Meet Dao Le ’98, Director of Nuclear Medicine, Radiopharmacy at MD Anderson Cancer Center in Houston.
Fort Smith, AR
Major while at Westminster?
What other degrees do you hold?
Doctor of Pharmacy (Pharm.D) from the University of Arkansas for Medical Sciences (UAMS)
Describe your current work.
Director of Nuclear Medicine, Radiopharmacy at MD Anderson Cancer Center in Houston, TX. In this role, I provide expert advice on the pharmaceutical aspects of patient care and clinical trials involving radiopharmaceuticals. I serve as an advisor and consultant to the Department of Nuclear Medicine, the Division of Diagnostic Imaging, the IRB, Institutional Compliance and other departments on all stages of design and implementation of research involving FDA approved and investigational radiopharmaceuticals.
What organizations are you involved in?
I like to be involved with nuclear pharmacy and imaging societies, so that I can both offer my expertise and learn from others in my field. I especially like to work with students because I would not be where I am today without my mentors.
Some of my memberships are the American Pharmacy Association (where I sit on the Nuclear Pharmacy Expert Committee), the American Society of Nuclear Cardiology, and the Board of Pharmacy Specialties for the Nuclear Pharmacy Council.
Which of your achievements are you most proud of? What do you consider your greatest success?
I am pretty proud of being selected as a 2017 Fellow of the American Pharmacy Association (APhA). It is an accomplishment that I always considered as being pretty awesome. My professor/mentor had those initials behind her name and I remember asking her what they meant. 10 years later, I have them!
My proudest and greatest successes are my children. They make me smile when I think of them. Even in the most stressful of situations, I tell myself, at the end of the day, I go home to them (and all their drama 🙂 ). I have a 9 year old daughter and a 3 year old son.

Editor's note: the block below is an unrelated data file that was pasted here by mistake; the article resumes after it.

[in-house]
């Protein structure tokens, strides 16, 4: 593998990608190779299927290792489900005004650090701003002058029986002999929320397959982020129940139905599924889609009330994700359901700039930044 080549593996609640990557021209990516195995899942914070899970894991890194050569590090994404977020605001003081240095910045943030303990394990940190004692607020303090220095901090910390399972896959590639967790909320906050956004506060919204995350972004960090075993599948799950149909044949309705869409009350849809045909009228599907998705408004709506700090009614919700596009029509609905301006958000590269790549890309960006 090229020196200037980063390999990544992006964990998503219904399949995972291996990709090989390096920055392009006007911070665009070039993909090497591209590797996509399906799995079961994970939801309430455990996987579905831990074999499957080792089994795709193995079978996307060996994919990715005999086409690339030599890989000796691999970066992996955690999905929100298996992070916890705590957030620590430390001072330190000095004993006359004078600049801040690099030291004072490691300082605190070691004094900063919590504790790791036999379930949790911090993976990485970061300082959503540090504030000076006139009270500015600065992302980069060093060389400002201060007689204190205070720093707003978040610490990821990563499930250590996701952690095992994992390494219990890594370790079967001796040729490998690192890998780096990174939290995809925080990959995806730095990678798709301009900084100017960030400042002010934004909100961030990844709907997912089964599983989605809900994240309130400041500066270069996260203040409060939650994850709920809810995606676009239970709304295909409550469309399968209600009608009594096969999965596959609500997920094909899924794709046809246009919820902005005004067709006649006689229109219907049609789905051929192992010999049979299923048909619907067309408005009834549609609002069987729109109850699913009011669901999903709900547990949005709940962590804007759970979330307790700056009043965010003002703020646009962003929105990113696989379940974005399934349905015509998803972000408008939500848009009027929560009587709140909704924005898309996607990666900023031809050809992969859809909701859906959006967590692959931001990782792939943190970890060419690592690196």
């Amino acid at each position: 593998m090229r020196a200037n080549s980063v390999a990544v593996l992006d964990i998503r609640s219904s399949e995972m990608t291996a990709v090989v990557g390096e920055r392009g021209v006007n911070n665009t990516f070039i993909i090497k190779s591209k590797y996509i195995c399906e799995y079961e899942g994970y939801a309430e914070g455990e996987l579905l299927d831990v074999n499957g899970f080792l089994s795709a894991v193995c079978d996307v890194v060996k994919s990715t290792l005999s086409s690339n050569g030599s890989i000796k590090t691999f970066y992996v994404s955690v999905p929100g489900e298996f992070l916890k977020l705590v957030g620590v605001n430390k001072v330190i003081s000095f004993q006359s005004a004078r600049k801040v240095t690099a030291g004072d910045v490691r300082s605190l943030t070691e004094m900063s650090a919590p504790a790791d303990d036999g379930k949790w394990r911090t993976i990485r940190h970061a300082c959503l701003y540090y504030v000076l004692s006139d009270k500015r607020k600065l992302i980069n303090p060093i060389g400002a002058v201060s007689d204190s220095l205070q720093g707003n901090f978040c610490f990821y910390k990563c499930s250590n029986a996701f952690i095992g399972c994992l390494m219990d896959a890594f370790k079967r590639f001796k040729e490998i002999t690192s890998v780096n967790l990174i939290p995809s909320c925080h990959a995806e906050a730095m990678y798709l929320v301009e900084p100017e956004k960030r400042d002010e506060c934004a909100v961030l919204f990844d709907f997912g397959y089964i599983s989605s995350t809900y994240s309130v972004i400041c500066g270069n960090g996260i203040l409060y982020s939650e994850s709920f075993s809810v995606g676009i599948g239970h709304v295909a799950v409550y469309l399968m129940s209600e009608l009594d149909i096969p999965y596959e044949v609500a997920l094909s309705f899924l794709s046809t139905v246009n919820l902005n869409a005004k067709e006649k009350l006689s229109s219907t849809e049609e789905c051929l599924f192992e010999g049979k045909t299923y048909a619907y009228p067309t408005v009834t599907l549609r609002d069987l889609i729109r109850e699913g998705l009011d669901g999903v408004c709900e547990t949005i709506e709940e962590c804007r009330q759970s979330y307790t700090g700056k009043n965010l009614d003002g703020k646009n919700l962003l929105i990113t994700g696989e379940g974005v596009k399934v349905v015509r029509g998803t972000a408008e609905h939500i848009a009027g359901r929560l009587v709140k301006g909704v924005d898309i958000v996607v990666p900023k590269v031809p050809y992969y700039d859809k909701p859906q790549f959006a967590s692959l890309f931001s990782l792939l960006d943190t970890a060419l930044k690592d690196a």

What role did Westminster play in leading you to your current position?
My experience at Westminster gave me the confidence that I needed to understand that through hard work I can achieve the things that I deemed unachievable or difficult. The classes I took were really hard and I worked really hard in them, but in the end I passed — I made A’s. I was always nervous that I would fail, but I ended my years at Westminster, graduating near the top of my class. Hard work paid off. When I entered pharmacy school, I had the confidence to assure myself that I wouldn’t fail. I have taken that mindset with me as I progressed in my career.
Do you recommend Westminster to prospective college students?
I have imagined how my daughter would like Westminster, so the answer to that is YES. I like the close relationships at Westminster. I love that my professor called me because I didn’t show up to class and it was “uncharacteristic” of me to just not show up. Believe me, I didn’t appreciate it at the time, but looking back, I think that was pretty cool! Westminster wanted me to succeed.
Favorite Westminster faculty member?
Dr. Williams (Biology), Dr. Young (first year seminar and mentor), Dr. Amspoker (microbiology), Dr. Schultz (organic chemistry). 19 years later, the memories still remain clear.
Favorite spot on campus?
I don’t know if it was my favorite spot, but I liked to study in the old chemistry lab rooms. I would spend my whole day locked up over there. I liked the bacon and egg bagels from what is now the Hunter Activity Center. I used to go over there and hang out because I was bored with studying.
Last book you read?
The last book I read, two weeks ago: The Mathematics and Biology of the Biodistribution of Radiopharmaceuticals. The last fun book I read (usually on vacations with my BFF, whom I met at Westminster, Dr. Kecia Smette) is a James Patterson book. I like his books — they are my guilty pleasures.